The success of the rebellion hinges on Katniss’s willingness to be a pawn, to accept responsibility for countless lives, and to change the course of the future of Panem. To do this, she must put aside her feelings of anger and distrust. She must become the rebels’ Mockingjay – no matter what the personal cost.

Warning: This review may contain spoilers of the previous books.

I was absolutely thrilled with this book. It’s taken all the three books to do it, but these are some of my favorite books. I’m very glad I decided to check out the audiobook. It just felt right to finish in the same medium I started in. I also probably wouldn’t be half way through if I’d read it physically. I’m just thrilled with some of the authors in the young-adult genre right now. It’s not just Collins, but she is one of the best.

My poor, sweet Peeta. It was so hard for me to read about some of the things he goes through. Peeta has certainly been my favorite character throughout the trilogy. I was so upset when he was captured at the end of Catching Fire. I was so worried he would be absent from this book. I’m so glad he wasn’t, but he really has a rough time. I really warmed up to Katniss. It’s been a very slow process. I wasn’t crazy about her in the first book, liked her a little more in the second, and loved her by the end of this one. I find it funny that people think she’s heartless. I think she has a big heart. Maybe it’s because I have access to her thoughts. I just know she’s really become a truly wonderful heroine. Gale, however, I never got into. I just don’t understand what’s so wonderful about Gale. To be honest, I think he’s a total jerk. Sure, he’s gone through pain just like everyone else in the book, but I’ve never liked him and now that I’ve seen more of him my dislike has increased.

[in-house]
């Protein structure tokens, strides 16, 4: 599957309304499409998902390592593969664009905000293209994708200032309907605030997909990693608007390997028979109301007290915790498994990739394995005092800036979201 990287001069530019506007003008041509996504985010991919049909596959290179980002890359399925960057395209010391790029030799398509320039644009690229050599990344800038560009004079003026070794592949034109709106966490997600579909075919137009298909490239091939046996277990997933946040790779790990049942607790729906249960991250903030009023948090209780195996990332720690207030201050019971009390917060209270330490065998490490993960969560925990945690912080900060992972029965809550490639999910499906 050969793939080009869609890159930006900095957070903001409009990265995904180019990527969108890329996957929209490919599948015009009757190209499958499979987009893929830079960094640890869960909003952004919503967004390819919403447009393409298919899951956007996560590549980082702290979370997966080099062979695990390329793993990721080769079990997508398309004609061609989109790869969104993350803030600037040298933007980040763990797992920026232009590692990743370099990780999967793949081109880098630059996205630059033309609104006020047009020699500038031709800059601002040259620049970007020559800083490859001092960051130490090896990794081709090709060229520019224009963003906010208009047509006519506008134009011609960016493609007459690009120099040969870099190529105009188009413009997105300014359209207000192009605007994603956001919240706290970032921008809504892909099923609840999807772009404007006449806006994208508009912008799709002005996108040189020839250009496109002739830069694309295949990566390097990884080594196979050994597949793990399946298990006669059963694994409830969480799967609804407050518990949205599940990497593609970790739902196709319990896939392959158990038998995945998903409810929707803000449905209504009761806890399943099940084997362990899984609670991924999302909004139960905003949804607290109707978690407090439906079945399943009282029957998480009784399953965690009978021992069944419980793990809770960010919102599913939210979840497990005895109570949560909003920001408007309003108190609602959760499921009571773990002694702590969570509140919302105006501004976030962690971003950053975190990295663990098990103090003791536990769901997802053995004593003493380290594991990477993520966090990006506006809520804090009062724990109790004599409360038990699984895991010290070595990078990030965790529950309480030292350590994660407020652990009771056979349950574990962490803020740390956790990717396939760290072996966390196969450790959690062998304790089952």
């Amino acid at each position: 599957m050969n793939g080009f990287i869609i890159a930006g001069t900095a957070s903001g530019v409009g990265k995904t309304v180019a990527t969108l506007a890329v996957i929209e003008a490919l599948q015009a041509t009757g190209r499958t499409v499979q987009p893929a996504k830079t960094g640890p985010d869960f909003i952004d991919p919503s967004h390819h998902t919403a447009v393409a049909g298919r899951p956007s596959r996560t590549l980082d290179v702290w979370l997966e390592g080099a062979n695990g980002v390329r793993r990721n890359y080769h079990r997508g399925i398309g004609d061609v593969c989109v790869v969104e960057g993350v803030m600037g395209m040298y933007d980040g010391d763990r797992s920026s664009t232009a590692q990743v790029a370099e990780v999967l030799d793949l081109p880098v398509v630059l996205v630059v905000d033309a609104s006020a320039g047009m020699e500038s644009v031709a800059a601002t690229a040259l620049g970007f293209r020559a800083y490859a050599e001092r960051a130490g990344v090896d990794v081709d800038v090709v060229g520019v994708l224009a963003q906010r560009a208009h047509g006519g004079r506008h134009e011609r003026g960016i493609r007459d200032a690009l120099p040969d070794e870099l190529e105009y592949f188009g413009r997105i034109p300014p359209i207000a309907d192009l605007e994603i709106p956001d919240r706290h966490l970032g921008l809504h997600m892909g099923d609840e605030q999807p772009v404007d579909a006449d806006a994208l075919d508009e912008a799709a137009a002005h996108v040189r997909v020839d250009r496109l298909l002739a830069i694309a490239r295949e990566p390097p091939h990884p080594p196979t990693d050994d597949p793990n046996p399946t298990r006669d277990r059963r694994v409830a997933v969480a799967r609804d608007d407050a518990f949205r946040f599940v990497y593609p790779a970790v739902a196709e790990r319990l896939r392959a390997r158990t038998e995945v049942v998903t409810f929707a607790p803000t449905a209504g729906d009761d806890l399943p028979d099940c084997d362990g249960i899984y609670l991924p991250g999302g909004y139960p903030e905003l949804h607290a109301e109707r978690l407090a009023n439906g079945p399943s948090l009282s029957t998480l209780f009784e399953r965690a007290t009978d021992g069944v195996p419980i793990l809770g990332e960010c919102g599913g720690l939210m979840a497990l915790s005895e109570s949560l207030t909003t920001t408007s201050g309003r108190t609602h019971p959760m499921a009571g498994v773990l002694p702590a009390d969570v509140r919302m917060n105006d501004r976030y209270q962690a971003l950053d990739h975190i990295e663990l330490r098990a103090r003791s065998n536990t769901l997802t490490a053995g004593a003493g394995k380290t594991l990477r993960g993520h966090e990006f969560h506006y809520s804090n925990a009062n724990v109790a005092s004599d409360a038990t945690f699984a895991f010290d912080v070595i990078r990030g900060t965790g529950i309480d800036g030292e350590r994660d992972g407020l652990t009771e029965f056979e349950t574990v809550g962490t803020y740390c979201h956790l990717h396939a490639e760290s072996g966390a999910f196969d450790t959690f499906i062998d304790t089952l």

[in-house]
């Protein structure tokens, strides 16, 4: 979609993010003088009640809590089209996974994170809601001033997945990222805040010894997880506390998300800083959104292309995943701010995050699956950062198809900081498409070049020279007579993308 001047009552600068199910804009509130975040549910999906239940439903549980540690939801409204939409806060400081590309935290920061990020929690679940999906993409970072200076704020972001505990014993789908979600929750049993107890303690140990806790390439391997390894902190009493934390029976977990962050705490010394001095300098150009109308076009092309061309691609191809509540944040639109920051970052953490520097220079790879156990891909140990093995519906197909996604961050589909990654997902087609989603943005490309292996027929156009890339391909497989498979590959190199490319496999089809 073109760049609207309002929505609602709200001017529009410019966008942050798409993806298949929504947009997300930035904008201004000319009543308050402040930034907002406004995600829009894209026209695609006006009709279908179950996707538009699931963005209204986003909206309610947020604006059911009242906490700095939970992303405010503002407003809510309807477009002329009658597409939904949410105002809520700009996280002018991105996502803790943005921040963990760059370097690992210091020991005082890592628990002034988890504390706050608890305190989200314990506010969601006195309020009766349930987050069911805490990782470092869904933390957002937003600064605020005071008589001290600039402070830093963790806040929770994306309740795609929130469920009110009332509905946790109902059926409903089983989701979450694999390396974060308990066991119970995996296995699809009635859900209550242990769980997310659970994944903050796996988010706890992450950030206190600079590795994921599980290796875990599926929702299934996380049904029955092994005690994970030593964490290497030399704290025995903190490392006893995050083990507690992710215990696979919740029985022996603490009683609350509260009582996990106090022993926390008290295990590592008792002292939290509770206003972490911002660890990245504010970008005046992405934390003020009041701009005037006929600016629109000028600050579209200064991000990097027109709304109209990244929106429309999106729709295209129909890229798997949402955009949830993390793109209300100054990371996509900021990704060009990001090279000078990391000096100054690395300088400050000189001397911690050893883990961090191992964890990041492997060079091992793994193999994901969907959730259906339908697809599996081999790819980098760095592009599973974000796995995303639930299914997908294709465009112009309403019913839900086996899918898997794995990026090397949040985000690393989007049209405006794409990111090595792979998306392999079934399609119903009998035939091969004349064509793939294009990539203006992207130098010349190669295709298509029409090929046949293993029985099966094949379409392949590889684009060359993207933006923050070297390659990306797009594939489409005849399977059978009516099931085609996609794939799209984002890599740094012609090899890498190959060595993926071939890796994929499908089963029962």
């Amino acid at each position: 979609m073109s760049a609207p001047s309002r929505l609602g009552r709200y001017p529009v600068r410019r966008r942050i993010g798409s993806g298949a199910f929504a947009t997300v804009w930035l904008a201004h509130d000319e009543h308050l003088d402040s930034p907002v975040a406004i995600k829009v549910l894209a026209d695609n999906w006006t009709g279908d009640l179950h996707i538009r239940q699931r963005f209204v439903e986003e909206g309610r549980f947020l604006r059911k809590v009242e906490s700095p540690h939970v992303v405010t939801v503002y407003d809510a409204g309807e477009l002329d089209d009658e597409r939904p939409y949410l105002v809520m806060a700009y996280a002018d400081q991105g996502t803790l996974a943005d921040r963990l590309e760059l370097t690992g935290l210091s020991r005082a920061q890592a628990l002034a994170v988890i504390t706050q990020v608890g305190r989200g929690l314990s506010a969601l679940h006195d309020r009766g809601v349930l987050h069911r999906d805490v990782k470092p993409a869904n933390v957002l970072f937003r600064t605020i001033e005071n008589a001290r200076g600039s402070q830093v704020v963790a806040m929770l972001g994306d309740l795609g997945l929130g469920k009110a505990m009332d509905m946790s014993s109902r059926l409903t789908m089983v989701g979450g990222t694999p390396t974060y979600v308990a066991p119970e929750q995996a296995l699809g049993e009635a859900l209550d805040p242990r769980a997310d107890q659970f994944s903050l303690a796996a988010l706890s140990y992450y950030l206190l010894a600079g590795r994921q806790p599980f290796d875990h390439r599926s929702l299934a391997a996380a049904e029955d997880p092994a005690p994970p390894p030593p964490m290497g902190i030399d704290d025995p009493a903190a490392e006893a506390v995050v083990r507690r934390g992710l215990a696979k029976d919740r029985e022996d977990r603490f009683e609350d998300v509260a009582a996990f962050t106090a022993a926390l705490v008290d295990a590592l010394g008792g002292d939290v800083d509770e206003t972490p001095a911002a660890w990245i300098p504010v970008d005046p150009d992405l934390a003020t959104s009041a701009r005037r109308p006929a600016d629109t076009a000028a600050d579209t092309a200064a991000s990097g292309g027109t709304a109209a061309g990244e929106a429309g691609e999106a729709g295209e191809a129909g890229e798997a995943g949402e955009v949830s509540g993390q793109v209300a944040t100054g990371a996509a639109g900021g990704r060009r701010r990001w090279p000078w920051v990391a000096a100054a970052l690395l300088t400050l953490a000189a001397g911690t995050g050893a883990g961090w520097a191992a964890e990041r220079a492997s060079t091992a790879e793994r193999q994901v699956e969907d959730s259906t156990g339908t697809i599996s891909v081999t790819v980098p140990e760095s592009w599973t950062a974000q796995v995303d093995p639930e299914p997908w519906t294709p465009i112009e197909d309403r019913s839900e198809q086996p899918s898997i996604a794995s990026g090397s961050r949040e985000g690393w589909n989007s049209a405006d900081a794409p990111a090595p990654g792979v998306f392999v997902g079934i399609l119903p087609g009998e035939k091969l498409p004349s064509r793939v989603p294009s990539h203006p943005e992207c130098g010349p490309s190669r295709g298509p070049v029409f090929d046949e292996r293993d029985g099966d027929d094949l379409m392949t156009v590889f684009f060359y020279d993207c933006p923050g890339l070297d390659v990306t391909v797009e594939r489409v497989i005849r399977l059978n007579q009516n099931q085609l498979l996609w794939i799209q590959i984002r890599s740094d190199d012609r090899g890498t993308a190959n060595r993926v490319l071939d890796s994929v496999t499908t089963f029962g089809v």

I agree with Katniss about most of her thoughts and feelings. For instance when Gale and some of the other rebels are planning ways to take down the Capitol she finds herself horrified by some of the tactics they suggest because they sound exactly like some of the things the Capitol would do. The rebels think they deserve a dose of their own medicine, but I have my doubts about this just like Katniss. They have to draw the line somewhere or they will all become just like the people they’re trying to overthrow. I also agree with her in regard to those who were born and raised in the Capitol. These people were brought up under the influence of the superficial and malicious Capitol leaders. To a degree, they can’t help some of their actions or instincts. They were raised to think of the Hunger Games as just that, a game. There are also plenty of Capitol residents who understand the injustice of the Hunger Games. This explains the Capitol rebels. Some of the district rebels don’t make any effort whatsoever to put away their prejudice and are blinded by it.

Collins made me hold my breath for some moments and want to jump up and down in anticipation for others. The story was paced to perfection. I really loved all the action. I think these books will make terrific films. I’m very interested to see the people of the Capitol all decked out in their plastic surgery and ridiculous clothing.

I originally wasn’t crazy about Carolyn McCormick. I thought she sounded too old, but by the end I found her appropriate. The only thing I still don’t like about her is the speed of her narration. It’s really slow and it just doesn’t sound natural. I really like the Playaway audiobooks. They’re really neat. The only thing I don’t like is the fact that I can’t see my progress because of the way they split up the time. That’s not that big of a deal though.